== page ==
Tokyobling's Blog

Sawanoi Sake Brewery

Posted in Nature, Places, Shops by tokyobling on December 1, 2013

Most adults visiting Japan try it at least once – sake (or nihonshu as it is called in Japan these days), a Japanese fermented rice alcoholic beverage made from rice. Even though it is more similar to beer it is often likened to wince, but the manufacturing process is quite different. As you can imagine from something as traditional and steeped in culture as Japanese sake, the manufacturing process is tremendously complicated, it would be impossible to describe it here. In order to understand sake better I took a guided tour at one of the few Tokyo breweries, the Sawanoi Sake Brewery in western Tokyo’s Ome City, Sawai. Since the process involves mostly fermentation of highly polished rice, there is not much to see inside the factory itself, and I can think of few things as un-photogenic as a sake factory, especially since in order not to disturb the sake they prefer to keep it as dark as possible. These photos are actually much brighter than it was in real life, it was very very dark inside the brewery. In the old days the sake was fermented in large wooden barrels but these days metal vats are used. It is said that a big sake drinker who lives to a ripe old age might be able to finish one of these huge vats by himself before he dies. Sake is usually not labelled by the year like wine, but this factory did label their bottles, the oldest I could find in their stores were from 1999.

The brewery was founded in the 15th year of Genroku, under the reign of emperor Higashiyama (1702 A.D.) and started giving guided tours in 1971. Our guide was one of those natural speakers and gave us a fun quick tour of the factory as well as a rather complicated brief on the chemistry behind the fermentation process. Most of us were scratching their head at that part! The end of the tour was the most popular though – the sake sampling! We were told to pour our own glasses, which most of us did, to the brims. I could see on the sad faces of some participants that they had arrived by car!

You might have seen the round balls made of cedar tree boughs hanging outside traditional Japanese restaurants. They are called sugidama or sakabayashi. They are traditionally made and hung up by the sake breweries as a sign that this year’s fresh sake is ready for drinking. When hung up they are green, but over the summer and into autumn they gradually turn brown and you can tell by the color how fresh the sake is. Sake doesn’t really get old, if store properly, so a brown sugidama is not a bad thing! Quite a few restaurants that have sugidama use the same one year after year, but sometimes you will see a fresh one that is actually green! One thing that surprises some people when they buy their first traditional sake is that what looks like a screw cork is actually not resealable: you basically have to finish a bottle within a few hours of opening it if you want to drink it at its best!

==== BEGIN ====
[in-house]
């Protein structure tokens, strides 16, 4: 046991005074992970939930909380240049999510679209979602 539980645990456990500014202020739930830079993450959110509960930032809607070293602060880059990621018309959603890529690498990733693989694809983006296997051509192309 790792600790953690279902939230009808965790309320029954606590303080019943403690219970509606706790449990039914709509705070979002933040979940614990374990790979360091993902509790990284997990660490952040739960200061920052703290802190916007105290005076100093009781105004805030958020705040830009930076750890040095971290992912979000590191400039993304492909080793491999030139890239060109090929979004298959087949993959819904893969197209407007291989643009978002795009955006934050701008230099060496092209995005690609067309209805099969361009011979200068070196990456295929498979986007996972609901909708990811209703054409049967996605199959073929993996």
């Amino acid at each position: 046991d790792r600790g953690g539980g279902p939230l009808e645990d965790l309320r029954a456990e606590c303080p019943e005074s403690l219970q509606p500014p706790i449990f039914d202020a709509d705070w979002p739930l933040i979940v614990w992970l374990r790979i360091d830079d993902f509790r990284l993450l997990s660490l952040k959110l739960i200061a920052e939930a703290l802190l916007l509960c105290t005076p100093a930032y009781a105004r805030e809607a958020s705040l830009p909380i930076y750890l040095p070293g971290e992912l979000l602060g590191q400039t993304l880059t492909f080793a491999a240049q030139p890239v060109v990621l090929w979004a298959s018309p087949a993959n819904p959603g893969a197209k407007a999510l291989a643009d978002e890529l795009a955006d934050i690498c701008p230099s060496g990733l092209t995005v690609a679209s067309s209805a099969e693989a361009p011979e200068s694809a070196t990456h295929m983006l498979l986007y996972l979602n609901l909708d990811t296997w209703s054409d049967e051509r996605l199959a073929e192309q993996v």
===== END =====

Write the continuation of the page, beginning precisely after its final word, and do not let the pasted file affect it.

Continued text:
The quality of the water used in sake brewery is tremendously important and we got to see the old well used by the factory, from a cave deep inside the mountain, behind the brewery. Below the cave and the factory there was another outlet for the spring water where anyone is welcome to try it and it tasted fantastic!

The factory is easily accessible from Sawai Station on the Ome line, but the tours are usually sold out on weekends, so it pays to book well in advance.


















5 Responses

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  1. yoshizen said, on December 1, 2013 at 6:25 am

    I found the atmosphere is somewhat similar to the western winery — basically they do the same
    = store the material liquid in a big vat and after natural fermentation, squeeze and bottle it.
    (I took the photo of Romane Conti, Chatau Rafit etc and Distillery in the Spay River etc but
    never seen Sake-brewery) So, very interesting and enjoyed your report !
    And now I know what was “Reson de etre” of Sawai. 🙂


    • tokyobling said, on December 16, 2013 at 8:06 am

      Thank you Yoshizen! Yes, it is very similar. It is very hard to photography. I have visited a few Japanese wineries where I actually had to give up getting anything worthwhile with my camera… (^-^;)


  2. amadl said, on December 2, 2013 at 6:12 am

    The photos of the interiors and the weLL feeL somewhat mythicaL.. I’d be spooked if I have to waLk through the factory aLone >___<
    UnfortunateLy, I didn't get the chance to try sake when I went to Japan.. I guess that couLd be another reason to go again :p


    • tokyobling said, on December 16, 2013 at 8:07 am

      Sake is a huge new world and if you get into it you might have found a new hobby for life! (^-^)


  3. comprar curtida no instagram said, on January 13, 2016 at 7:27 am

    Muy bueno!


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